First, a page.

Why does the monitor randomly black out on my son’s newly built PC?

PatiA June 11, 2013

My son just built a desktop computer. I’ve tried 4 different monitors and the same thing happens – the screen just randomly blacks out. Must turn off and I have to turn on the computer again to get the screen back. This is an Asus motherboard. Is there some “green setting” that’s in there or some other setting that needs to be changed?

We’re still novices here and would sure appreciate any guidance.

Thanks, Pati

  1. PatiA
    June 12, 2013 at 6:09 pm

    Thanks everyone for helping...my husband gave up and took it to computer store to let them run a diagnostic. He really thinks it's a bad video card - still under warranty.

    • ha14
      June 13, 2013 at 7:18 am

      thanks for your feedback all the best:), do tell us if things goes well

    • Tim Brookes
      June 14, 2013 at 12:26 am

      Thanks for getting back to us PatiA. I definitely think the odd results point to a hardware problem, fingers crossed!

  2. Brandon Ragoo
    June 11, 2013 at 5:45 pm

    Based on the information you provided I would think its an hardware issue but to ensure of this I like to use a Linux live CD. Simply boot from a Linux CD or flash drive and see if the problem occurs, if it does then its a hardware issue if it does not then its a software issue. If its an hardware issue and I guess you are using on board graphics I think you should have warranty to replace the motherboard however you could always use external graphics card. If its an software issue I recommended check device manager to see if there are any issues with your driver, also ensure you have the latest driver installed.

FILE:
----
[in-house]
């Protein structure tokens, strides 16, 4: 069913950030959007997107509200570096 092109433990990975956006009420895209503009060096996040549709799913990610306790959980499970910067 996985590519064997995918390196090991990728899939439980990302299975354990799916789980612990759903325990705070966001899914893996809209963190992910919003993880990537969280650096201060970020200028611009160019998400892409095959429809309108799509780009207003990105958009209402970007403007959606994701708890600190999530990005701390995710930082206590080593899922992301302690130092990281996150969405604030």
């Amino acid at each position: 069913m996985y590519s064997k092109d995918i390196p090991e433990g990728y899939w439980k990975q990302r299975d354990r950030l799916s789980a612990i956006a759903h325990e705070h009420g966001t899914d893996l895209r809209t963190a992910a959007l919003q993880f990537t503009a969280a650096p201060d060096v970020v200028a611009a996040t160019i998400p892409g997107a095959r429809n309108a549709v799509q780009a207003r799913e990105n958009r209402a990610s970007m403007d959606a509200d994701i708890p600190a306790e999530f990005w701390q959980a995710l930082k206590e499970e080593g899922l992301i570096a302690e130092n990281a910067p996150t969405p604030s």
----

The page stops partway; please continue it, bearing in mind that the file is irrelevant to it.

3. Oron Joffe
    June 11, 2013 at 4:04 pm

    The fact that they RANDOMLY black out is the most curious. Since you have tried four different screens, it is unlikely (but not impossible) that the problem is with the screen itself, but let's work through the options systematically.
    First of all, try one of the screens on a different system for a prolonged period of time and make sure it works reliably.
    Secondly, is the screen receiving power from the PC's power supply? This is rare nowadays, but this is the case, try connecting it directly to mains power.
    When it blanks out, does the power light on the screen remain on, or does the whole screen switch off? I assume it's just the picture (since otherwise it would be a problem with the screen itself, which we have already tested), so our problem is lack of picture signal.
    Does the picture only blank out when you are physically using the computer, rather than when you leave it alone? This would suggest a loose contact, perhaps in the graphics card or cable.
    Next, is the timing of blanking out entirely random? Do some testing! Measure the time to blanking repeatedly. Is there any pattern? Is it always the same amount of time? This would suggest a power-save/sleep setting so you could check that in Windows.